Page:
Prof Kate Tunstall, the interim provost of Worcester College, came under fire from students over a series of decisions about the customs practised at formal hall.
This provoked an angry response from Worcester College's junior common room (JCR), who held a referendum on the issue. The overwhelming majority of students were in favour of preserving the practise.
As well as the grace before meals traditions, Prof Tunstall also wanted to put an end to students standing up when a teacher walked into the hall.
Damon Falck, the JCR vice president, said that students are "passionate about keeping the theatre that reminds them of this place's history and that it's a special place to be".
He told The Daily Telegraph it is "significantly more awkward to sit in silence while the tutors arrive or leave than it is to stand" and added that standing is "an excellent way to signal the start of the meal, and for everyone to be silent for grace".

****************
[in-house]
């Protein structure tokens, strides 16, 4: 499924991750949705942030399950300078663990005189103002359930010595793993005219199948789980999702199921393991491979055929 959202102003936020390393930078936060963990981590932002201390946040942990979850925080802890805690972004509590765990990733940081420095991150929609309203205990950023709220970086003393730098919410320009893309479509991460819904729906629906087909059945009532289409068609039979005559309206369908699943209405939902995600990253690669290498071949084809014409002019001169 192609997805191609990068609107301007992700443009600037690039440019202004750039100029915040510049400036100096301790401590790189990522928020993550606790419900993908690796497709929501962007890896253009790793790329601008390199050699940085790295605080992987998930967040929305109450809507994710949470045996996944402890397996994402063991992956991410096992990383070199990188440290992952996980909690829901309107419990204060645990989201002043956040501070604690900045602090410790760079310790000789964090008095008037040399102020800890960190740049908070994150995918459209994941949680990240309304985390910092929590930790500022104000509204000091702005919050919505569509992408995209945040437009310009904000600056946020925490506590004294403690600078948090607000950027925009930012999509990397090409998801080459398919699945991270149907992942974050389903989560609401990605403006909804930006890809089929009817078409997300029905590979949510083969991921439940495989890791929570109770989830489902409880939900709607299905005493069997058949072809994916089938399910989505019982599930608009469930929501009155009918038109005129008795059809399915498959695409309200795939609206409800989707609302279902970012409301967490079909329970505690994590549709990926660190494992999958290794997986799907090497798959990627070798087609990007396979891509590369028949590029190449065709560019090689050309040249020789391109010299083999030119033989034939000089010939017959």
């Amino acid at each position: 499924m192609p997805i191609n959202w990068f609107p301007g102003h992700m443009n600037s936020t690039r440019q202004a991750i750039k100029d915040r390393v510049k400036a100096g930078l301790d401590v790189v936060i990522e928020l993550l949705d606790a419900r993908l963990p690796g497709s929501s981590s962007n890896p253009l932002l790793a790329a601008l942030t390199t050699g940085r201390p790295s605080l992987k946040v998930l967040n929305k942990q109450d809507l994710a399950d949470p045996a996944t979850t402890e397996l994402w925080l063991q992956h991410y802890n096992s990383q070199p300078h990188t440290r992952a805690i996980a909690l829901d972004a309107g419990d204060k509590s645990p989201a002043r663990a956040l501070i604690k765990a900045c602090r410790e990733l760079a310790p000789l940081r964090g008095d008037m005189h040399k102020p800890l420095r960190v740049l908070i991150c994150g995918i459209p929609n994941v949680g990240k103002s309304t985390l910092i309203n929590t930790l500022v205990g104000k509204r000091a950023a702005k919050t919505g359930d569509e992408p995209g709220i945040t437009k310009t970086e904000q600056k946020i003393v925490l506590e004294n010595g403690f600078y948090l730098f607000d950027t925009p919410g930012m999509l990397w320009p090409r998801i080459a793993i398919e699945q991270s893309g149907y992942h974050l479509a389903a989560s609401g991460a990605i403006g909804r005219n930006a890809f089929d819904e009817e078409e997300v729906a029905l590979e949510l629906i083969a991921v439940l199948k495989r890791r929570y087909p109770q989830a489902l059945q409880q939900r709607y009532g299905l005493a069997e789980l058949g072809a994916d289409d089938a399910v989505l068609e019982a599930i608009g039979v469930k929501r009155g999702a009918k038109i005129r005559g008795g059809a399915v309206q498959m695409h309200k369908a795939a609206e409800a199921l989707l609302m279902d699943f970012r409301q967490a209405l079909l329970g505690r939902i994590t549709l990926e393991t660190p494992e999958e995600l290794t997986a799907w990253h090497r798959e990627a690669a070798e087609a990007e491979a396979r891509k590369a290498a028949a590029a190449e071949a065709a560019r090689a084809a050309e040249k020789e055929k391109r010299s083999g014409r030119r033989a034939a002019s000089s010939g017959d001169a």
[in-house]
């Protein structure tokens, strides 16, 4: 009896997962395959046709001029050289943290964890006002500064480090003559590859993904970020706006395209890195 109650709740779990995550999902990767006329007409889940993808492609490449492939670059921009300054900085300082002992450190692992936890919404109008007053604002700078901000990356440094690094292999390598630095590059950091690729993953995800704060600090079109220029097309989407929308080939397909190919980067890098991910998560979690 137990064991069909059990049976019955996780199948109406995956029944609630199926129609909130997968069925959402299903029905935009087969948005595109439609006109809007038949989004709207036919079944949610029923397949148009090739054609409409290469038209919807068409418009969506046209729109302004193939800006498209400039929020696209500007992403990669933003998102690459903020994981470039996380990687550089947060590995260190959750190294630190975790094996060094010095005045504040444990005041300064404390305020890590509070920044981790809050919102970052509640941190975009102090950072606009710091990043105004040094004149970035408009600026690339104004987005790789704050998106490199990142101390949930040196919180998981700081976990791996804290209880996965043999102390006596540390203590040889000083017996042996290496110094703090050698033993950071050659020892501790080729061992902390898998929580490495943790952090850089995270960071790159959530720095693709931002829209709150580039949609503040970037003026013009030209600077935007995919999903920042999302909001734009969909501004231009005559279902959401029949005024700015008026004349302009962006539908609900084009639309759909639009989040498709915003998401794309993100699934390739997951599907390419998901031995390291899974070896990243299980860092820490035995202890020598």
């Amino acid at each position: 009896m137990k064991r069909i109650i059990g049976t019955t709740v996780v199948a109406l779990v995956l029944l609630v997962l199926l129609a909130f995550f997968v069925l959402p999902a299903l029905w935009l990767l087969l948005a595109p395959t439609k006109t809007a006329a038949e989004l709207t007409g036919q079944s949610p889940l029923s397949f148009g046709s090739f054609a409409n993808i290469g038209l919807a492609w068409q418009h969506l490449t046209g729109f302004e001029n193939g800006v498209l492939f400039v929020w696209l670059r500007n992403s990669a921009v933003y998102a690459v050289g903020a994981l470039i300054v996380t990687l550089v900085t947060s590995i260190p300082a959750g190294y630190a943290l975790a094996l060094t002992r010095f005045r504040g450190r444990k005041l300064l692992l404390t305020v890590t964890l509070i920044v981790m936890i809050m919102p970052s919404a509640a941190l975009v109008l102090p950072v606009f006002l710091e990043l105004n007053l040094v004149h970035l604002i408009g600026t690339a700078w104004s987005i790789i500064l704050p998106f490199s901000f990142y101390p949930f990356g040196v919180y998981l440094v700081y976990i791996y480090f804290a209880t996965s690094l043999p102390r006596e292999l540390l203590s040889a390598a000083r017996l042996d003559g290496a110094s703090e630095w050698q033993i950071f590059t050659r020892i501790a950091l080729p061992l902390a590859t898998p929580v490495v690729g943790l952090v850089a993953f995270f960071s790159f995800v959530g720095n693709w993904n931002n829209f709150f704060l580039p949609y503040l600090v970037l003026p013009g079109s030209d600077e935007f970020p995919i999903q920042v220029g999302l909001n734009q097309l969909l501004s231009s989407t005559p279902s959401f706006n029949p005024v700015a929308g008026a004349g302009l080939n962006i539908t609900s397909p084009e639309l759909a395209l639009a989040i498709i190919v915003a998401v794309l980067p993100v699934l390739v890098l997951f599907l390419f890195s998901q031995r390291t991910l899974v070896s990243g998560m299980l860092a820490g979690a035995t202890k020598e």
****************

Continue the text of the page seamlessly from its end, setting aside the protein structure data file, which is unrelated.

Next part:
Mr Falck, a second year mathematics and computer science student, said: "There was also a feeling that the governing body didn't realise just how much the students cared about this". He added that the move would have "no real impact on access".
The alternative proposed to the Anglican Grace, which is read before meals in Latin, was going to be a range of texts of thanksgiving from any world culture, religious or not.
Plans to alter both the standing and grace traditions were aimed at boosting the "inclusivity" of the College, and ensuring students do not feel alienated.
On the proposals to change grace, the spokesman said: "In line with its commitment to equality as an educational charity, the College has been examining its student provisions.
"The College has recently created a multi-faith prayer room and it voted at its last Governing Body meeting to expand the range of texts that can be said at formal dinners from the single option of the Christian grace in Latin to include texts from other religions and cultures."
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